Can I have my customers waive the rights to disclosure?
It is against the Rule to have any prospective buyers waive or disclaim receipt of the disclosures required to be made under the Rule.
What About Making Earnings Claims?
There are earnings claims disclosures required to be made if you make any earnings claims. According to the FTC, an “earnings claim” is any oral, written, or visual representation, to a prospective purchaser that conveys, expressly or by implication, a specific level or range of actual or potential sales, or gross or net income or profits. See my recent post for some examples of the types of earnings claims and using earnings disclaimers and disclosures.
When calculating the number and percentage of purchasers who attained at least the represented level of earnings, the business opportunity seller must include all purchasers who purchased the opportunity prior to the ending date of the time period on which the representation is based.
What happens if your business opportunity doesn’t have an earnings track record?
The Rule lets you use industry information, but only if your business is able to measure the performance of existing purchasers of the offered business opportunity and document that those existing purchasers’ typical performance equals or exceeds the average performance of purchasers of other business opportunities available in the industry. If you offer a business opportunity with no or very limited prior sales, using industry stats would lack a sufficient basis to demonstrate that these statistics reflect the typical or ordinary experience of your prior purchasers.
State Business Opportunity Laws
Business opportunities alone are not illegal, but most states (26) have adopted “business opportunity” laws. These laws typically cover every type of business opportunity that one can think of. Many specifically cover MLM plans as well. State laws restrict sales of business opportunities or MLM plan unless the seller gives potential purchasers disclosures before the purchase and/or registers the opportunity with some state agency.If the business is not subject to the disclosure requirements under the Franchise or Business Opportunity Rule, it could be under these 26 states.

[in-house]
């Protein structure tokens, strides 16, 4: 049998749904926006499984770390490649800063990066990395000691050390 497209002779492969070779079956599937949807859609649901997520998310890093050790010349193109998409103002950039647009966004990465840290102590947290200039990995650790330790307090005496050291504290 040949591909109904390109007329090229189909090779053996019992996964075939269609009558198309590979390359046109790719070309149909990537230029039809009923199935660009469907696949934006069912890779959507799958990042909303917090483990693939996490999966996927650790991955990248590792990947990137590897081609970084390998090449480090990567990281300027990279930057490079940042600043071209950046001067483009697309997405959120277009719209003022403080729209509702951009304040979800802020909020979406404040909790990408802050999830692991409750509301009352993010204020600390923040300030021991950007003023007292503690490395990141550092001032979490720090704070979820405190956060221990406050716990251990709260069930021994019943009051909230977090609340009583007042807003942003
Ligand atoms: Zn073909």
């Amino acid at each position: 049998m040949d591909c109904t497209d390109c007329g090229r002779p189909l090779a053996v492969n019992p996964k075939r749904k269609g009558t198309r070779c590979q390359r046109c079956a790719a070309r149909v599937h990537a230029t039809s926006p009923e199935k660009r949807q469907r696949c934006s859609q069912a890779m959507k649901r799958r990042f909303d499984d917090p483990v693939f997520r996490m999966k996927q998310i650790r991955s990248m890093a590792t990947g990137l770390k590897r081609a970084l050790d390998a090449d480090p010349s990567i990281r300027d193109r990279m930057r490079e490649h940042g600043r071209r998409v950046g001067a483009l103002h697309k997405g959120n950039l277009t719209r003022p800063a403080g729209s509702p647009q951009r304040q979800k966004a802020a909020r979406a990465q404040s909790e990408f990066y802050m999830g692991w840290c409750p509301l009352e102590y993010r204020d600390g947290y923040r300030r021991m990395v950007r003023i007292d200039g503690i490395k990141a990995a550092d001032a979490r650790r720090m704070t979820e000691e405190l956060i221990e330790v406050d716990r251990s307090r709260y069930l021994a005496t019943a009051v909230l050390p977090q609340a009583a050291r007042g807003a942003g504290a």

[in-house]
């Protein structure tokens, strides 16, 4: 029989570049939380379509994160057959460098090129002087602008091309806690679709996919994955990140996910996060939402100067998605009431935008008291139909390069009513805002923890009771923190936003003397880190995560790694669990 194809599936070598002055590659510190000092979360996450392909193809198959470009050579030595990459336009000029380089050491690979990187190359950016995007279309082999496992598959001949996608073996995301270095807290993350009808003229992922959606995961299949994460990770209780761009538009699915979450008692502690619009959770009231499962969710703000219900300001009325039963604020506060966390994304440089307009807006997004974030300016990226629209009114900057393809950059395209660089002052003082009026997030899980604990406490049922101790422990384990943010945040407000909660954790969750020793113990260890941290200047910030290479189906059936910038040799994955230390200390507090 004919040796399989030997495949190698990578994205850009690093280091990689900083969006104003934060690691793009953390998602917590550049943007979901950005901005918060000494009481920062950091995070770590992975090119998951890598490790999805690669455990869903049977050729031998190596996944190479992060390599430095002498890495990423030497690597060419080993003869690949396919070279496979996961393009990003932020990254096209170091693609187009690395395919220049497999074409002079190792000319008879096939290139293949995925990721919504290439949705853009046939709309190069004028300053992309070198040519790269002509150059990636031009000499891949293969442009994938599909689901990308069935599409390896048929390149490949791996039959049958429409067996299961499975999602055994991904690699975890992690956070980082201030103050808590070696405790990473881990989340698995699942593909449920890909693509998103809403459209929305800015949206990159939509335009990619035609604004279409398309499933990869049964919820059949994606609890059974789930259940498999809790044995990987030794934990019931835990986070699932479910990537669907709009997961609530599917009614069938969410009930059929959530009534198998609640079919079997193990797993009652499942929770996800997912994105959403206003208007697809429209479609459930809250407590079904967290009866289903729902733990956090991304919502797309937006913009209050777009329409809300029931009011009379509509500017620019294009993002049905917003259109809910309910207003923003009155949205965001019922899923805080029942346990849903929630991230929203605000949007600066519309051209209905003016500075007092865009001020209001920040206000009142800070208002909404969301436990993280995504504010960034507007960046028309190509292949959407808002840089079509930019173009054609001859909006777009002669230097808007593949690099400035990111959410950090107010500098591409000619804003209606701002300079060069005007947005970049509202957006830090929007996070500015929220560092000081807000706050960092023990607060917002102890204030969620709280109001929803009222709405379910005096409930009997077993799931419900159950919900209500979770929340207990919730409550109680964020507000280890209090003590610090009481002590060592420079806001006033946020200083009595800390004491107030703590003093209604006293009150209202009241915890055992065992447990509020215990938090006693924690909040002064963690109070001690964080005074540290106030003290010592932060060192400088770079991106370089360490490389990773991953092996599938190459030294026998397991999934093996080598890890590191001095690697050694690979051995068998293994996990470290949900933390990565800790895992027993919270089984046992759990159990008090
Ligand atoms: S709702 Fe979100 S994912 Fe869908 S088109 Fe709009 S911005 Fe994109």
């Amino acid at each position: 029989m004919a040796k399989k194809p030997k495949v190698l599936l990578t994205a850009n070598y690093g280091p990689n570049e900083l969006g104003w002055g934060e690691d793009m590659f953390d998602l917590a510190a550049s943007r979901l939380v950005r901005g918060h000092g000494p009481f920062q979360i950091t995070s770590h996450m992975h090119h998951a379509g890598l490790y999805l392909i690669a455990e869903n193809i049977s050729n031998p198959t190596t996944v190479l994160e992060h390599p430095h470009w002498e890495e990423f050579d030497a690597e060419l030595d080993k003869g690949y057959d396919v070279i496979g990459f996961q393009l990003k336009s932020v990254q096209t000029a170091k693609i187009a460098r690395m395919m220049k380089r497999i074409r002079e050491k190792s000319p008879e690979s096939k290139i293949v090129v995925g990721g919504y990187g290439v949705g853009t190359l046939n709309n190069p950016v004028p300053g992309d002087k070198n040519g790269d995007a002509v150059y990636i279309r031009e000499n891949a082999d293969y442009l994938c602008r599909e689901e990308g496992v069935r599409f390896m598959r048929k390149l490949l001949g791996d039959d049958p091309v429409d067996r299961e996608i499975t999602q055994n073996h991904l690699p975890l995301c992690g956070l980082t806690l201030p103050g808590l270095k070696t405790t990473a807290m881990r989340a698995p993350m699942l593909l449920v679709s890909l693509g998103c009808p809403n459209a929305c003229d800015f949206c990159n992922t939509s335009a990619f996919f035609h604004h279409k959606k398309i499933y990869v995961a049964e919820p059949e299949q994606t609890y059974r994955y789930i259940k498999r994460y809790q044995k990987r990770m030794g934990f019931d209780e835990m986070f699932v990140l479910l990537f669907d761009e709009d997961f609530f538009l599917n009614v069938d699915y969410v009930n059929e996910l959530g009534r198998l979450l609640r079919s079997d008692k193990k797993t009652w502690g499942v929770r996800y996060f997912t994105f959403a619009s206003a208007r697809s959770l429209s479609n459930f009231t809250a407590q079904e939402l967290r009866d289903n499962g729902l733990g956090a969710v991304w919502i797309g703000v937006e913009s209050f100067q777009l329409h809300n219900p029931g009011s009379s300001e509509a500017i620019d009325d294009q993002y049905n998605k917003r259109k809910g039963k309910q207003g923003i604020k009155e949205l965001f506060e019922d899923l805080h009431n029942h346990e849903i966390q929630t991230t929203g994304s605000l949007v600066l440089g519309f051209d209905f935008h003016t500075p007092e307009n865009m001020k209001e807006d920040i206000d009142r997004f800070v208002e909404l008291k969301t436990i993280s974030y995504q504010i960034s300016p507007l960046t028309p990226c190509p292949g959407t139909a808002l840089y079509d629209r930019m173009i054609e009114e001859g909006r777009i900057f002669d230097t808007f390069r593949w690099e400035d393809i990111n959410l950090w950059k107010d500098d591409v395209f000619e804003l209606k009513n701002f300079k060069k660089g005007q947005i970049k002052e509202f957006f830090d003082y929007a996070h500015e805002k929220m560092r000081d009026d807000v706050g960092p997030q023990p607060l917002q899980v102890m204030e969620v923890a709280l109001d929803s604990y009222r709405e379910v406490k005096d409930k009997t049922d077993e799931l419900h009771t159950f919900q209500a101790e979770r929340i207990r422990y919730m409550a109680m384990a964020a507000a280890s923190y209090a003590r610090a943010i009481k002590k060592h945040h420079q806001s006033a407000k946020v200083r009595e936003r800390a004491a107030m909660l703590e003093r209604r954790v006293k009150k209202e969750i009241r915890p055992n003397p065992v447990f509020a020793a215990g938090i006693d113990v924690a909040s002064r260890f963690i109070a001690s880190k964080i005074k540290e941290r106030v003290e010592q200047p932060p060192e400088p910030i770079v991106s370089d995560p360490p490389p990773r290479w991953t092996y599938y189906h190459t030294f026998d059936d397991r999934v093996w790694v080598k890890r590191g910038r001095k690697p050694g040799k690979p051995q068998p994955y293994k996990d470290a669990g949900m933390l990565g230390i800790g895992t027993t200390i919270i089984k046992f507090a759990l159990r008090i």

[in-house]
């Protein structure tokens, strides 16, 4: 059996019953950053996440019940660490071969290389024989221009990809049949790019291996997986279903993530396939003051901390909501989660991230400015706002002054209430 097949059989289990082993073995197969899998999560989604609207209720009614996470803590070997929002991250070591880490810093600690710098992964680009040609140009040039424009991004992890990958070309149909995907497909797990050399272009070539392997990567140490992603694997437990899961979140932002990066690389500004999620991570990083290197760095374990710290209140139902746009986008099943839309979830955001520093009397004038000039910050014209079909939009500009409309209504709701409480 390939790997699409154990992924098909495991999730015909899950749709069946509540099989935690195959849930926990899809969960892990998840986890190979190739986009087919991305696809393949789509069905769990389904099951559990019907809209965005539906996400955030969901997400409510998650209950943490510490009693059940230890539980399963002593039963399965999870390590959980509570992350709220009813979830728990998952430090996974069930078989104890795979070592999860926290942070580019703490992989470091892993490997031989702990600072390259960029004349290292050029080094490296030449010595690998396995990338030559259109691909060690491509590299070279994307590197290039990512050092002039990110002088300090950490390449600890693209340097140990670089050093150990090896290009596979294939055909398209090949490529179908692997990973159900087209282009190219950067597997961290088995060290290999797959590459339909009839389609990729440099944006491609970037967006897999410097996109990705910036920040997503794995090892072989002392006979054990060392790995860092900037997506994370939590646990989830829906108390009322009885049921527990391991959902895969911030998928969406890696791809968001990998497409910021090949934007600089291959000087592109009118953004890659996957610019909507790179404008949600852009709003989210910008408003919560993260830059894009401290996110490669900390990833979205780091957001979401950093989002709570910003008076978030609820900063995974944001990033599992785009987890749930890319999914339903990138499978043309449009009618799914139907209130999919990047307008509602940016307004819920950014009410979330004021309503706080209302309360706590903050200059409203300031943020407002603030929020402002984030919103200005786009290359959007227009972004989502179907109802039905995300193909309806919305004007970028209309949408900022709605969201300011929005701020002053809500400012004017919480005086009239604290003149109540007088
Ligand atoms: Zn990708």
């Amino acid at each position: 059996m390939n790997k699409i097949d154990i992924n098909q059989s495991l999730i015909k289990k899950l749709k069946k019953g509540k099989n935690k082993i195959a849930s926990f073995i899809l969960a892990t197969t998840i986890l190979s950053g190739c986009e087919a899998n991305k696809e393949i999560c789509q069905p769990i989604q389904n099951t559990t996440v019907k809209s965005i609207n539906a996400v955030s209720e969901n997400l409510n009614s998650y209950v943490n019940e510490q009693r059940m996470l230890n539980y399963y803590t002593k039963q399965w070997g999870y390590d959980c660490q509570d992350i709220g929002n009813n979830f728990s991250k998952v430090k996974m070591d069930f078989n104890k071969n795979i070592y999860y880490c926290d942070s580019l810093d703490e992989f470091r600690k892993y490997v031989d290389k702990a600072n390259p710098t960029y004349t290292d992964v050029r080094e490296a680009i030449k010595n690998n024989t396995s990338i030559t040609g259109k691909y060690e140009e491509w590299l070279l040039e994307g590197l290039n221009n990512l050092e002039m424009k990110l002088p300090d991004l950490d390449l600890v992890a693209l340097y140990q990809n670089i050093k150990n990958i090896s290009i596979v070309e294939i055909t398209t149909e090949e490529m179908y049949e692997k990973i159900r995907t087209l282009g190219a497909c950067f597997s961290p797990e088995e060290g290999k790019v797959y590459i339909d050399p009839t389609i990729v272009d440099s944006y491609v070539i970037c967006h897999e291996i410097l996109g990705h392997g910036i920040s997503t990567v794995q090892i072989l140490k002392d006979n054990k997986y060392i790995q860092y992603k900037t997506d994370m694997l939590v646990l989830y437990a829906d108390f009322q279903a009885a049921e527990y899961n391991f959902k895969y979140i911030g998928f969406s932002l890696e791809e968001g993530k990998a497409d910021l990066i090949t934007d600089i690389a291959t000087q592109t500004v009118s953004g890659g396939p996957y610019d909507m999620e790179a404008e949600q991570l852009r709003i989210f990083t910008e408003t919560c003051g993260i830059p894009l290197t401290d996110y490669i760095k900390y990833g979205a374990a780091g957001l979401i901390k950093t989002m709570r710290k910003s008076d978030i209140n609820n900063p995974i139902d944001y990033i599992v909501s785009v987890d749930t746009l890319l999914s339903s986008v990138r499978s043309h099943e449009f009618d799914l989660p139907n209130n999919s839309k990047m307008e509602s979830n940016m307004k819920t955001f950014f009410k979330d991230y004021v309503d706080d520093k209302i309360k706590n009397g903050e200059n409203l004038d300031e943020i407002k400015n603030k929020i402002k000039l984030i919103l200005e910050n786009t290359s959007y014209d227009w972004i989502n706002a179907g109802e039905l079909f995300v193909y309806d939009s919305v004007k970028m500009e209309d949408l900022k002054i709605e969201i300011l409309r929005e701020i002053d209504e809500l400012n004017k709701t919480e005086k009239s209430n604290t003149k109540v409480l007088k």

Under state laws, a business opportunity is generally defined as a sale or lease of any products, equipment, supplies or services for which the seller represents that: (1) the purchaser may, or will derive income which exceeds the price paid for the opportunity; or (2) it will provide a sales or marketing program to enable the purchaser to derive income which exceeds the price paid for the opportunity. As stated, most states will require registration with the state where such opportunities are being provided. More importantly, significant personal disclosures about the promoters, their backgrounds, and their personal finances are required to be made in many cases.
These financial disclosures required are usually abbreviated versions of the disclosures required under the Business Opportunity Rule. Purchasers typically have the right to rescind their contracts under these laws also and have other important remedies. Some states even require that the promoters of business opportunities establish an escrow account into which all or a significant portion of the purchase price must be placed until the goods are received by the purchaser.
The Minimum Initial Investment Exception
State laws imposing these requirements were adopted to prevent significant losses from the consumer. Accordingly, there is a minimum initial investment threshold that must be met before these laws will apply. Under the FTC Franchise and Business Opportunity Rules, and under most state laws, the minimum threshold is $500.00. But, the minimum threshold in some states is as low as $200.00 (i.e. Maryland). Most Internet MLM providers of business opportunities are sure to charge less than the minimum amount to avoid state disclosure and registration requirements.
The problem is that the states and FTC differ on their interpretation of what constitutes an “initial investment.” Under various state laws, these costs often extend beyond those initially needed to “acquire the opportunity.” The FTC rule, followed by most states, is that any required purchases within the first six months of joining a program are part of the initial investment. But, other states specify that the “initial investment” extends for the duration of the term of the contract governing the parties’ relationship. The bottom line is that your business won’t be exempt if you offer a business opportunity with a total initial investment of more than $200 in the first 6 months.